I very often encounter the problem that I have to cut out a part of an expression and need to copy it somerhere else. For example the following python line:

courtage_text = data["expose"]["brokerage"]["courtage"]["text"].lower()

What I want to do is cut out


What I do very often is to move the point to the beginning of what I want to cut out and then do M-f a couple times to move where I want and then C-w

Is there a faster way of selecting what I want? I think this is a common problem and relevant to other languages as well.

  • 1
    You may be interested in trying the packes avy and expand-region.
    – Basil
    Oct 2, 2017 at 21:19
  • 2
    FWIW, moving by balanced expressions (e.g. C-M-f / C-M-b) is slightly more accurate than moving by words (e.g. M-f / M-b) in such cases.
    – Basil
    Oct 2, 2017 at 21:32
  • Another way: with point at the beginning of 'data', hit C-M-SPC (mark-sexp) repeatedly until it has marked what you want, then C-w to kill it. But in this case I think M-z . is the fastest, as @tripleee has commented below.
    – glucas
    Oct 3, 2017 at 19:55
  • What I found best up to now is the solution provided by @Basil. expand-region works very well and is very fast.
    – daeda
    Oct 3, 2017 at 20:58

3 Answers 3


If using evil you can move point to the d and type dt.

Another way I often do stuff like this in evil is move point to the d and then go in to visual state with v then move point to where I want (usually using ace-jump) and then type x

Some advantages of the 2nd way are:

  • You don't have to bother thinking of just the right character to put after the dt of the first method. You could just jump to the approximate location and move your visual selection.

  • It works for skipping multiple instances of that character (like if you had multiple periods in between the one you wanted to delete until).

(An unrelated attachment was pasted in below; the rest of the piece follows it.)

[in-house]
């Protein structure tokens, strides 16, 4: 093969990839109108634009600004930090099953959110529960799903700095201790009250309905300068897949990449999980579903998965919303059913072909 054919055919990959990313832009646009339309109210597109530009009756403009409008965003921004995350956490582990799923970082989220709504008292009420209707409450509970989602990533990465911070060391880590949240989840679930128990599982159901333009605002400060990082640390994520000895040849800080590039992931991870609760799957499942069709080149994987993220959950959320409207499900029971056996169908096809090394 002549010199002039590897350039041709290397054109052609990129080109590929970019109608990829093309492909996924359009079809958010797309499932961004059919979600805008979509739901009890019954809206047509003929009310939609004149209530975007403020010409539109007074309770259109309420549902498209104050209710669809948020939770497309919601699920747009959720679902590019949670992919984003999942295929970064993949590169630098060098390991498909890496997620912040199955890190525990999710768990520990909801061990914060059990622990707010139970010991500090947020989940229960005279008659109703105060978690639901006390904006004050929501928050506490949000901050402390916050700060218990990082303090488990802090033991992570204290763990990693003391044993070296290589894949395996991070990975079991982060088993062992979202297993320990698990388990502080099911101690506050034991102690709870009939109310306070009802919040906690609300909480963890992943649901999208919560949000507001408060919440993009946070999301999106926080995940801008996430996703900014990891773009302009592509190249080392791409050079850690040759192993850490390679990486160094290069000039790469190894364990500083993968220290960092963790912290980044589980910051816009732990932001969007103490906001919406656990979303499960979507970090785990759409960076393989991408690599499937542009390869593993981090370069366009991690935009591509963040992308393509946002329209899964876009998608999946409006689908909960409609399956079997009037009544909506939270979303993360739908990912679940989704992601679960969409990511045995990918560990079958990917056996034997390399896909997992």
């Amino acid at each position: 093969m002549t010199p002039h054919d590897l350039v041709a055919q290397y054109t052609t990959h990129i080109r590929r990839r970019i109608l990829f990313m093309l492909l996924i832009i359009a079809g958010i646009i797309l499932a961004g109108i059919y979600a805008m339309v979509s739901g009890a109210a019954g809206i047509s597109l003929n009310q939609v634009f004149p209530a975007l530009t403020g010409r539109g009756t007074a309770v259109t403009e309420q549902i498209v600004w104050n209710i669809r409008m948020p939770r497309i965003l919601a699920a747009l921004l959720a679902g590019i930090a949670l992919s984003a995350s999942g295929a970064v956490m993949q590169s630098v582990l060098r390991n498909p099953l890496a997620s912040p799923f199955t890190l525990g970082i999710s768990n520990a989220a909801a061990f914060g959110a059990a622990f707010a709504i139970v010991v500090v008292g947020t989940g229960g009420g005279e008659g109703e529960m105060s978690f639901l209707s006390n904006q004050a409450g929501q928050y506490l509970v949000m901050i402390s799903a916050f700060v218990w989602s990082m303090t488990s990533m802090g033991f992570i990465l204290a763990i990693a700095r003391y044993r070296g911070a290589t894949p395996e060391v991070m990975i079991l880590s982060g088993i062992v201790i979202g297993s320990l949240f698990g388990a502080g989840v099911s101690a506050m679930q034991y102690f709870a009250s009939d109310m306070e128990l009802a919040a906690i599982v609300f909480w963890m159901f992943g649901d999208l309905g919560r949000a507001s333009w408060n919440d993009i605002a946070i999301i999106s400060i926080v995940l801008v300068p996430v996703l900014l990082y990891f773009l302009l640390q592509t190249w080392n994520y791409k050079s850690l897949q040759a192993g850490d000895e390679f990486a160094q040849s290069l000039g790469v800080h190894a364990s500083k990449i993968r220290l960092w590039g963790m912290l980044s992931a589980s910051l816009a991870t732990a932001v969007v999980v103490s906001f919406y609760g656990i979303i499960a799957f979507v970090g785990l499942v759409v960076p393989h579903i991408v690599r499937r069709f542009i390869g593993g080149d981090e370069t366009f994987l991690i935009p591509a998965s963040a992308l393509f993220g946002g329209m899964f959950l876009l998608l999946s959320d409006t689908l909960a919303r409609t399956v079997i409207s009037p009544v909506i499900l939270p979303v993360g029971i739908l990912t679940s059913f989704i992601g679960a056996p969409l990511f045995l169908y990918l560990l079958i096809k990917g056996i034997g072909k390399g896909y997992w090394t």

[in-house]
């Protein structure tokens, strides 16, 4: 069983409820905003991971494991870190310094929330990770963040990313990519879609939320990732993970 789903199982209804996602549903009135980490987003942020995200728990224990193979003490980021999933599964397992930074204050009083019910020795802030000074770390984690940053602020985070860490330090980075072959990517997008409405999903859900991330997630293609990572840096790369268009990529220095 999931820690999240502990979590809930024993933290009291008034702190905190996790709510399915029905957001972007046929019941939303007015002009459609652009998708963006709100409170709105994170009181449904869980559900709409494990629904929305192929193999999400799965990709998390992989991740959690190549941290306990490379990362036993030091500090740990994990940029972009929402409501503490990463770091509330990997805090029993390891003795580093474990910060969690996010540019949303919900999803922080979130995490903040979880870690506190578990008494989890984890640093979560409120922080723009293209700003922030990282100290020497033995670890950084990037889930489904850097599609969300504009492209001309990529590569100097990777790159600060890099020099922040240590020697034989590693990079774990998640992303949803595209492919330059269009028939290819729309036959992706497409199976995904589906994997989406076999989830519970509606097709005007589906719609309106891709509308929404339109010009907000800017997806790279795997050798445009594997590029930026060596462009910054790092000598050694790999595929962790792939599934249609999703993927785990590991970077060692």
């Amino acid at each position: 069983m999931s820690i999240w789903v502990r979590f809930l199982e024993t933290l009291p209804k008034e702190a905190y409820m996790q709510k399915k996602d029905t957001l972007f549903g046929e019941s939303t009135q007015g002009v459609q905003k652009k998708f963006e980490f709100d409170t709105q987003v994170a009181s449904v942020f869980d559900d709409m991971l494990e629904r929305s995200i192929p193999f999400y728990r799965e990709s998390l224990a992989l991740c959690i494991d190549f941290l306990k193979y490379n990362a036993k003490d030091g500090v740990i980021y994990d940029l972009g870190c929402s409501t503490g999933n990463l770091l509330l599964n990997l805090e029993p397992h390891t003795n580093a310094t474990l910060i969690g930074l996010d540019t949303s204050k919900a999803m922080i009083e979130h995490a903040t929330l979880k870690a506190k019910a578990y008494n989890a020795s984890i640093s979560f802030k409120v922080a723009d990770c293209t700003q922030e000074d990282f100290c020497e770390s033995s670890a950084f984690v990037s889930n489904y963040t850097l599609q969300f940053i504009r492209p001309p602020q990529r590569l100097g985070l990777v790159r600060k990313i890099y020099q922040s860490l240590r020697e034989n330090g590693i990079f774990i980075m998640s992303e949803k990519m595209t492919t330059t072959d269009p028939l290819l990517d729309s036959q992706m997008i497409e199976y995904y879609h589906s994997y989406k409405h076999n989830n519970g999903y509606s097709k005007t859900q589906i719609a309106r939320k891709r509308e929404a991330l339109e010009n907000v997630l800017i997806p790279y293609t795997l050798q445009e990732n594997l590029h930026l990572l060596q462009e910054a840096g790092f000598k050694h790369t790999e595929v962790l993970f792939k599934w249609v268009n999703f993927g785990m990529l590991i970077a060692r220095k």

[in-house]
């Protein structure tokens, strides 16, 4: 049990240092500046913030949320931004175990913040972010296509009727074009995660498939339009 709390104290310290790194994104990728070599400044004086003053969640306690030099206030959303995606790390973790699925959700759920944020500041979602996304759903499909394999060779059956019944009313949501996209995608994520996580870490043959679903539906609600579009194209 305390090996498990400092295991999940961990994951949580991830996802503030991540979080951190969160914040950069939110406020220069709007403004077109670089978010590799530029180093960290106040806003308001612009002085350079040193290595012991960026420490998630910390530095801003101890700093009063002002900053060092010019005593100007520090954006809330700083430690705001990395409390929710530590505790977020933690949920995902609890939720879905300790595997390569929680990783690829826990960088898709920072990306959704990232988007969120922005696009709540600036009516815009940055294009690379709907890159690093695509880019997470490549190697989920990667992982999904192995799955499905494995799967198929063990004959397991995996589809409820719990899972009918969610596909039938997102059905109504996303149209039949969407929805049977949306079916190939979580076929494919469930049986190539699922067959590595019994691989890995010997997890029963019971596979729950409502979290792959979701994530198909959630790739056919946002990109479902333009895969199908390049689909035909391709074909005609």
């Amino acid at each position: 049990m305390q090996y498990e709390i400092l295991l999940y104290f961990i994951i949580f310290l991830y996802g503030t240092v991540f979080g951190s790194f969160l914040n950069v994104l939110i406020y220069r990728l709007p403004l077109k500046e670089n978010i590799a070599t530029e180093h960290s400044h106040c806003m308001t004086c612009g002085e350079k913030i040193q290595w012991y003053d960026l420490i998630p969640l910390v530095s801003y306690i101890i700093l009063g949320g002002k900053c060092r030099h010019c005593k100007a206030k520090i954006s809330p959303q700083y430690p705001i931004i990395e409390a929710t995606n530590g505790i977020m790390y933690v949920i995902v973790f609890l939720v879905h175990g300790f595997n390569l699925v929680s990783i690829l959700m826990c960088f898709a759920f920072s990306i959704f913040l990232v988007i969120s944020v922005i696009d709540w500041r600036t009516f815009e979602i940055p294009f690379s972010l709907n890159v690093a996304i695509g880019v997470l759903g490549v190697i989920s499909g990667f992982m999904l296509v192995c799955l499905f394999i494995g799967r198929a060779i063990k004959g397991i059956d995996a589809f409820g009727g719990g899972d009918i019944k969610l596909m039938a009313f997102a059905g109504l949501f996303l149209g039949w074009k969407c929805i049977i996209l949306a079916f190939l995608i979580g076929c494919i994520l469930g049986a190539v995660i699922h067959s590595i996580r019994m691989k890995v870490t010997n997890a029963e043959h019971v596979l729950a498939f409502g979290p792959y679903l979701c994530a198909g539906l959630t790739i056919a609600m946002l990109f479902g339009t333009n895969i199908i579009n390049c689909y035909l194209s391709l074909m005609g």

• It works across multiple lines.

The advantage of the 1st way is that it's quicker, as long as you don't have to jump too far or think too much about exactly which character you want to stop at.

  • 2
    For users unfamiliar with evil and perhaps unwilling to subject themselves to it, dt. is M-z . in regular Emacs, plain and simple, except it zaps to just before the dot.
    – tripleee
    Oct 3, 2017 at 7:25
  • By default M-z runs zap-to-char which kills up to and including the character you give it. There is also zap-up-to-char from misc.el (it comes with Emacs, but isn't loaded by default) which kills until right before the character you give it. Personally I find the latter useful more often.
    – Omar
    Oct 4, 2017 at 2:15

Here's the simplest way to do it that I found. With the point to the beginning of what you want to cut. You are going to use the zap-to-char command with an argument. Use C-u 4 to give it an argument of 4 and then use M-z to call zap-to-char. Enter ] <RET>. That should work.


I have shortcuts for moving between whitespaces:

(bind-key "M-o"
  (lambda ()
    "Move to next whitespace."
    (interactive "^")
    (skip-chars-forward "^\n\t ") (skip-chars-forward "\n\t ")
(bind-key "M-y"
   (lambda ()
    "Move to previous whitespace."
    (interactive "^")
    (skip-chars-backward "\n\t ") (skip-chars-backward "^\n\t ")

In your example, there is a whitespace before data[..., so I can first move to . (e.g., by going to the end of line and move backward few words) and then jump to data with the above shortcut.

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